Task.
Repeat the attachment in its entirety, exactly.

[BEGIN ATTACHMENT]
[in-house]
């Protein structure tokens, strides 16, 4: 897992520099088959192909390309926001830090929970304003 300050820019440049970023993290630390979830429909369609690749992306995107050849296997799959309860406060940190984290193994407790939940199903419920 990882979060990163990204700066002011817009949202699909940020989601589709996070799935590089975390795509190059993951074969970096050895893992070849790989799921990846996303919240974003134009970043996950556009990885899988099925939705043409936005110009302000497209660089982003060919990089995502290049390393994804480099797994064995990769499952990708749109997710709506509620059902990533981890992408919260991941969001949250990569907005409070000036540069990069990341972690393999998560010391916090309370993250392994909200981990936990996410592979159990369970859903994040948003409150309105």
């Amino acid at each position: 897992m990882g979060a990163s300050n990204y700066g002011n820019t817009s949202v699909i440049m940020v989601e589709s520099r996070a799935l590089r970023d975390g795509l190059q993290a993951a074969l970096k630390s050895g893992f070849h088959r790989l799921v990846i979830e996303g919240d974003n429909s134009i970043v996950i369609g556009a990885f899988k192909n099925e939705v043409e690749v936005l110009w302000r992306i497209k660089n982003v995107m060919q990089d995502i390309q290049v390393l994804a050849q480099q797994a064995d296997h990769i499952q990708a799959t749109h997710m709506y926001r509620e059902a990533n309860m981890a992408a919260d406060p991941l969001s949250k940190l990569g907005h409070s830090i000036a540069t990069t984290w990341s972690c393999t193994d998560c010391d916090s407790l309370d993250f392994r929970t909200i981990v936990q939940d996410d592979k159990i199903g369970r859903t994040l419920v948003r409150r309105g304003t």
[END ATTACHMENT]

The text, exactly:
[in-house]
């Protein structure tokens, strides 16, 4: 897992520099088959192909390309926001830090929970304003 300050820019440049970023993290630390979830429909369609690749992306995107050849296997799959309860406060940190984290193994407790939940199903419920 990882979060990163990204700066002011817009949202699909940020989601589709996070799935590089975390795509190059993951074969970096050895893992070849790989799921990846996303919240974003134009970043996950556009990885899988099925939705043409936005110009302000497209660089982003060919990089995502290049390393994804480099797994064995990769499952990708749109997710709506509620059902990533981890992408919260991941969001949250990569907005409070000036540069990069990341972690393999998560010391916090309370993250392994909200981990936990996410592979159990369970859903994040948003409150309105």
């Amino acid at each position: 897992m990882g979060a990163s300050n990204y700066g002011n820019t817009s949202v699909i440049m940020v989601e589709s520099r996070a799935l590089r970023d975390g795509l190059q993290a993951a074969l970096k630390s050895g893992f070849h088959r790989l799921v990846i979830e996303g919240d974003n429909s134009i970043v996950i369609g556009a990885f899988k192909n099925e939705v043409e690749v936005l110009w302000r992306i497209k660089n982003v995107m060919q990089d995502i390309q290049v390393l994804a050849q480099q797994a064995d296997h990769i499952q990708a799959t749109h997710m709506y926001r509620e059902a990533n309860m981890a992408a919260d406060p991941l969001s949250k940190l990569g907005h409070s830090i000036a540069t990069t984290w990341s972690c393999t193994d998560c010391d916090s407790l309370d993250f392994r929970t909200i981990v936990q939940d996410d592979k159990i199903g369970r859903t994040l419920v948003r409150r309105g304003t």